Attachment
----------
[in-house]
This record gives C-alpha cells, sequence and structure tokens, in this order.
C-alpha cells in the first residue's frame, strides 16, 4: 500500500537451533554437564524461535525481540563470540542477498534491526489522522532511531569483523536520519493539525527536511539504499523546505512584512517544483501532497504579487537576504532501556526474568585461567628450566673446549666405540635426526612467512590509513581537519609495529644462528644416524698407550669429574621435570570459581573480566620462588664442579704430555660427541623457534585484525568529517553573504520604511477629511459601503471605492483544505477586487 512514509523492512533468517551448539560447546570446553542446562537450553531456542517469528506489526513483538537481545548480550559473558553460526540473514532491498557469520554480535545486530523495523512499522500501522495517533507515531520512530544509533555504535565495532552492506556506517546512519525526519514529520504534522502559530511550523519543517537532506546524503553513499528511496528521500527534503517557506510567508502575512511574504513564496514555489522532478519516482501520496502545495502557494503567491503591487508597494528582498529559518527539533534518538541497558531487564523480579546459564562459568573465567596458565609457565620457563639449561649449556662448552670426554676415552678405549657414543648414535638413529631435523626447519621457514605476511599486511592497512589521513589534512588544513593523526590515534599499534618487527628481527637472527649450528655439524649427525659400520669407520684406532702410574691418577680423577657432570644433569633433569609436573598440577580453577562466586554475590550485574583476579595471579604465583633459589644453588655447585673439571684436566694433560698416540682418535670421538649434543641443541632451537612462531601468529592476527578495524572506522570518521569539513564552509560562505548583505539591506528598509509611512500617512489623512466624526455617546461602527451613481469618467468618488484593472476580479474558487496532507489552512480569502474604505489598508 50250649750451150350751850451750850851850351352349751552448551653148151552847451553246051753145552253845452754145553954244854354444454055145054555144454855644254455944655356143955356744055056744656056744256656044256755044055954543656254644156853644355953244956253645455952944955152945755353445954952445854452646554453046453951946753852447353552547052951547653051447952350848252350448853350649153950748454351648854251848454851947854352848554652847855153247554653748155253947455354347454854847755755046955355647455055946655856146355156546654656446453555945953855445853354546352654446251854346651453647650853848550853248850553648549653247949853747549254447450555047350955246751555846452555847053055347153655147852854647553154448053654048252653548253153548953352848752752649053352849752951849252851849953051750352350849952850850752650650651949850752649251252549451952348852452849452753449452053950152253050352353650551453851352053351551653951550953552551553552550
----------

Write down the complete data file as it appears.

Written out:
[in-house]
This record gives C-alpha cells, sequence and structure tokens, in this order.
C-alpha cells in the first residue's frame, strides 16, 4: 500500500537451533554437564524461535525481540563470540542477498534491526489522522532511531569483523536520519493539525527536511539504499523546505512584512517544483501532497504579487537576504532501556526474568585461567628450566673446549666405540635426526612467512590509513581537519609495529644462528644416524698407550669429574621435570570459581573480566620462588664442579704430555660427541623457534585484525568529517553573504520604511477629511459601503471605492483544505477586487 512514509523492512533468517551448539560447546570446553542446562537450553531456542517469528506489526513483538537481545548480550559473558553460526540473514532491498557469520554480535545486530523495523512499522500501522495517533507515531520512530544509533555504535565495532552492506556506517546512519525526519514529520504534522502559530511550523519543517537532506546524503553513499528511496528521500527534503517557506510567508502575512511574504513564496514555489522532478519516482501520496502545495502557494503567491503591487508597494528582498529559518527539533534518538541497558531487564523480579546459564562459568573465567596458565609457565620457563639449561649449556662448552670426554676415552678405549657414543648414535638413529631435523626447519621457514605476511599486511592497512589521513589534512588544513593523526590515534599499534618487527628481527637472527649450528655439524649427525659400520669407520684406532702410574691418577680423577657432570644433569633433569609436573598440577580453577562466586554475590550485574583476579595471579604465583633459589644453588655447585673439571684436566694433560698416540682418535670421538649434543641443541632451537612462531601468529592476527578495524572506522570518521569539513564552509560562505548583505539591506528598509509611512500617512489623512466624526455617546461602527451613481469618467468618488484593472476580479474558487496532507489552512480569502474604505489598508 50250649750451150350751850451750850851850351352349751552448551653148151552847451553246051753145552253845452754145553954244854354444454055145054555144454855644254455944655356143955356744055056744656056744256656044256755044055954543656254644156853644355953244956253645455952944955152945755353445954952445854452646554453046453951946753852447353552547052951547653051447952350848252350448853350649153950748454351648854251848454851947854352848554652847855153247554653748155253947455354347454854847755755046955355647455055946655856146355156546654656446453555945953855445853354546352654446251854346651453647650853848550853248850553648549653247949853747549254447450555047350955246751555846452555847053055347153655147852854647553154448053654048252653548253153548953352848752752649053352849752951849252851849953051750352350849952850850752650650651949850752649251252549451952348852452849452753449452053950152253050352353650551453851352053351551653951550953552551553552550